As for zoo's, I find any of my euphyllia and many other will kill them off quickly, as far as stinging stoney corals go, the zoo's have gotten close to some softies in my tank, sinularia and such, as well as some montipora digi's and managed to do severe harm before they could be moved. Zoo's can pack a punch as well. Once certain zoo colonies get large enough they can easily move into the "pest" category if not kept in check.
 

sgallagher7

New member
I appologize for my newbie question, but what is GSP. Just starting to get the coral names and lingo down. As a side note, it sounds as though its best to have 2 seperate sides of the tank, one for shrooms, ricordia, and zoa's, and another for the sweepers.
 

kathainbowen

New member
<a href=showthread.php?s=&postid=10432692#post10432692 target=_blank>Originally posted</a> by sgallagher7
Thanks all for a great thread. My first corals are being shipped this monday and the timing couldnt be better. I have 3 different zoa's and a ric coming in, but in the near future am getting frogspawn, torch, plate and some star polyps. Obviously placement is a concern after readint this thread. I have a 75.

Definitely follow sk8rs advice when it comes to the plate. THEY DO MOVE!!! It's a little creepy when you think about it, but pretty cool in the long haul of adaptions! And, sadly, more often than not, they don't seem to move for a better spot or more light. No, they move to destroy corals getting into their space. Beautiful, but nasty little buggers if you have many delicate, lowly situated corals.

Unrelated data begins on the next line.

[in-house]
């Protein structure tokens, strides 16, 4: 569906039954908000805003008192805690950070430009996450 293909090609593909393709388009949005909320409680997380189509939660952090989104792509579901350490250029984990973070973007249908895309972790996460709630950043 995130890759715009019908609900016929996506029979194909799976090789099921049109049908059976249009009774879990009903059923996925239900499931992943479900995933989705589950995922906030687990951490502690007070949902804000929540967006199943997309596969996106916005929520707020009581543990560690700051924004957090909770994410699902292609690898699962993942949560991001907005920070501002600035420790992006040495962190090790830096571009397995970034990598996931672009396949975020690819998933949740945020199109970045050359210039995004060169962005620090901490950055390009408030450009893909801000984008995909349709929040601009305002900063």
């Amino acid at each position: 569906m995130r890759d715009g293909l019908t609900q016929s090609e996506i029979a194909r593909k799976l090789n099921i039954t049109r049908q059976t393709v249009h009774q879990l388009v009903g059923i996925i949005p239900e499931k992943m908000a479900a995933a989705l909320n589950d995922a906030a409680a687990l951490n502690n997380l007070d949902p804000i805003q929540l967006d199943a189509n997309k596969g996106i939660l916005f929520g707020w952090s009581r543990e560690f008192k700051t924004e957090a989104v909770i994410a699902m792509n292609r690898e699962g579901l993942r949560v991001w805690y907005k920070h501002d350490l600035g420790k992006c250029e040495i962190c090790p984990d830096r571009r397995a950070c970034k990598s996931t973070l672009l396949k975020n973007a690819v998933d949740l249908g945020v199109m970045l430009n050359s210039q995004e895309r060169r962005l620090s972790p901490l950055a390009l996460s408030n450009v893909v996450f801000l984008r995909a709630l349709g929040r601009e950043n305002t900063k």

I'm a big softie fan, and you can do loads of neat things with star polyps by creative cultivation. Many people just let it grow into large carpets or rolling hills encrusted with the stuff, but there's so much cooler things you can go with a creative mind. Several reefers on RC have grown it up the back of their tank, making a living background. Other, more imaginative people have come with neater uses. Danny Bradley, formerly of Petland-Dunwoody, grew it atop a plastic skeleton's head to make hair in a joke- complete with X. umbellata sprouting from the ribcage and chest cavity!
 

schoch79

New member
GSP is green star polyps. You are probably referring to these when you say that you are getting star polyps. they tend to be very green in color with a purple base/mat.